A man with short hair jumps a queue of litigants waiting to enter the Delhi High Court, places a brown brief case near the reception and disappears. In the queue are: an 87-year-old man who had come to seek bail for his grandson; a 21-year-old lawyer herded with the litigants because he’s forgotten his robe; a 69-year-old citizen fighting civic authorities in public interest. These men, and eight others, die as the bomb explodes a few minutes after 10 in the morning on September 7, joining the ever-growing list of casualties of people who are blown up just for being Indian.
In the not-so-distant past, the reflex Indian reaction to an attack like this was predictable: starting at the top, everyone would blame Pakistan. There would follow long debates on the futility of talks with Pakistan, dreams of dismantling the ISI would be dreamt, Kashmir would be discussed.
And what of the actual investigation? Well that would lumber along until the next blast, when an update would be published, as in September 8 papers. In the last year-and-a-half, there have been eight bomb attacks of different magnitudes in India, the last one being the Mumbai serial blasts in July. Arrests have been made in just one of the cases — investigators in cities all around the country have drawn a blank with the others.
For terrorists who operate in India, there just isn’t enough disincentive. This is shaping the trend of reactions we now see: Indians seem less inclined to see a conspiracy abroad (which may well be there) than incompetence at home (which is a certainty).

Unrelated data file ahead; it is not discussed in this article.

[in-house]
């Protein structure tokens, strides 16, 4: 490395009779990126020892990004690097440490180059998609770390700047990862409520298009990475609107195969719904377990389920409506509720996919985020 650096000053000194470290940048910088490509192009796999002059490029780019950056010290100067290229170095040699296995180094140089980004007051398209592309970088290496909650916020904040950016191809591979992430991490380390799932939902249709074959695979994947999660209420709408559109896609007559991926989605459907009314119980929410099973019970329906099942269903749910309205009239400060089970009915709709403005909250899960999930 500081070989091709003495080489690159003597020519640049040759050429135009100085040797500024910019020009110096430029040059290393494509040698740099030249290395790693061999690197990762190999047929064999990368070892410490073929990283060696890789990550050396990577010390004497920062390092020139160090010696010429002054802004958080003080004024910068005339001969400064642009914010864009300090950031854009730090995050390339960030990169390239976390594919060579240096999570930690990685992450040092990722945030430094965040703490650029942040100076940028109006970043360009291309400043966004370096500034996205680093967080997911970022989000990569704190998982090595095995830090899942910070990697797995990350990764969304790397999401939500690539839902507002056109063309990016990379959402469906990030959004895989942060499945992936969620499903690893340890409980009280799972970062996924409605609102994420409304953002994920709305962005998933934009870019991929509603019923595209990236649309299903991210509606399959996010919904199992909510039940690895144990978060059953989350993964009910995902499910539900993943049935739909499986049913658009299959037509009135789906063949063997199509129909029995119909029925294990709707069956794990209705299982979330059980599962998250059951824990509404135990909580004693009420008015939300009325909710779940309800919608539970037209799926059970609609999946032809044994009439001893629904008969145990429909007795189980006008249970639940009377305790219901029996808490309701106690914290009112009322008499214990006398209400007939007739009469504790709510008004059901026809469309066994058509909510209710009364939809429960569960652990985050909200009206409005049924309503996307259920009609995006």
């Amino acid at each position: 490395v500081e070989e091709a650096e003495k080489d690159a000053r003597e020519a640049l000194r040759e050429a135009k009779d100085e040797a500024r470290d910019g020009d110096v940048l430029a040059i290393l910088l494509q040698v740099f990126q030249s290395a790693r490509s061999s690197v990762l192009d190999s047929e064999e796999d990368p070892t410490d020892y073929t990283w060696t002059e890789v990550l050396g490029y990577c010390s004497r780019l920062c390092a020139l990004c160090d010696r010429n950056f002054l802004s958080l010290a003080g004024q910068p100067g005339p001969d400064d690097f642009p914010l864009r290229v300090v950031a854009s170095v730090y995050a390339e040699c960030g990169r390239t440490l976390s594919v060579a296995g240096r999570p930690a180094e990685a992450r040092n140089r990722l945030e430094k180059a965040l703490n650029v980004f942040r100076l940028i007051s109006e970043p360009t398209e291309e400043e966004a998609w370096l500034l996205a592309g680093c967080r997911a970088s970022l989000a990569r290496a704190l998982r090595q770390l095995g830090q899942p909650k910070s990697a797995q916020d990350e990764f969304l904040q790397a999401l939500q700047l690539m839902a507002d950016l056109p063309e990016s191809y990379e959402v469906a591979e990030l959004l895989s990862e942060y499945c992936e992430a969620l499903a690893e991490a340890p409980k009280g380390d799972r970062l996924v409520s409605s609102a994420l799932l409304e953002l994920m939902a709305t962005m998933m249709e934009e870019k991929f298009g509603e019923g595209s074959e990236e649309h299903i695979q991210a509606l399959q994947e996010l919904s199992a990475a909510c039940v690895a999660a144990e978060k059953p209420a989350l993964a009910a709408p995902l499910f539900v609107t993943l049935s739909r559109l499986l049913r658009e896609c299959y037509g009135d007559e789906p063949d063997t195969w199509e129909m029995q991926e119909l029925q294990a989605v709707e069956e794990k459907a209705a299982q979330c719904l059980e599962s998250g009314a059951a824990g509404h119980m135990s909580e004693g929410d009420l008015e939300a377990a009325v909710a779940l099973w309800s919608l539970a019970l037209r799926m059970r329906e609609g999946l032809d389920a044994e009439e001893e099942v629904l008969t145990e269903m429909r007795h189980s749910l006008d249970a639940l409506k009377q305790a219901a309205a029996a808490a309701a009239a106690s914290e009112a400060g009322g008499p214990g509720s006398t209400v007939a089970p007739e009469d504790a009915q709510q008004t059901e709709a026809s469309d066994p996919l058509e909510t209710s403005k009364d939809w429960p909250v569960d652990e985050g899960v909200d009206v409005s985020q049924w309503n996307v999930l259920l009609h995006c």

September 7, blast took place as you’ve been reminded ad nauseam, ‘a kilometre from Parliament’. In the House, the home minister made a statement that could be summarised as ‘we did our best, but the attack happened anyway’. His early comments on possible culprits were so vague that he’d have been better off not making them at all. These could be summarised as ‘we don’t rule out anything’.
The Indian public is tiring of this. It also knows from recent experience that claims made by the government on terror-lists and such submitted to Pakistan have had embarrassing consequences. One gentleman sought aggressively by India after serious investigations was attending court regularly in Mumbai.
Indians are tiring of all the drivel that drips empathy, solidarity and appreciation after each of these incidents. (Say ‘spirit of Mumbai’ in that city to laud its resilience and you’re likely to get clouted with a vada pao nowadays.)
Indians have also seen the word ‘Indian’ added to the list of the usual suspects: the various ‘Harkats’ and ‘Lashkars’ and the like now have an ally in the ‘Indian Mujahideen’. Somewhat less competent ‘saffron’ terror groups have announced their arrival as well. There is something else they have seen: inside Pakistan, there is an assassination or a suicide bombing everyday. The understanding that a state can at once be a victim of terrorism and a sponsor dawns with every clipping that says ‘24 killed’.
In Quetta, the home of a senior security official is also attacked on September 7. The officer survives, but his wife and child die along with 22 others. They join a list of people who are blown up daily because they happen to live in one of the world’s roughest neighbourhoods.
Indians are aware they are part of the same rough neighbourhood, but seen by most as its relatively decent if self-righteous residents. They know that each time a terrorist attack takes place in India, Pakistan is obliquely, at the very least, brought into the frame by analysts and politicians at home and abroad. But this isn’t good enough anymore.
It doesn’t help people trying to go about their business — in markets, courts and trains — in any apparent way. Indians are realising that the problem in the neighbourhood has come home. They are demanding a solution that starts there.
Published in The Express Tribune, September 9th, 2011.
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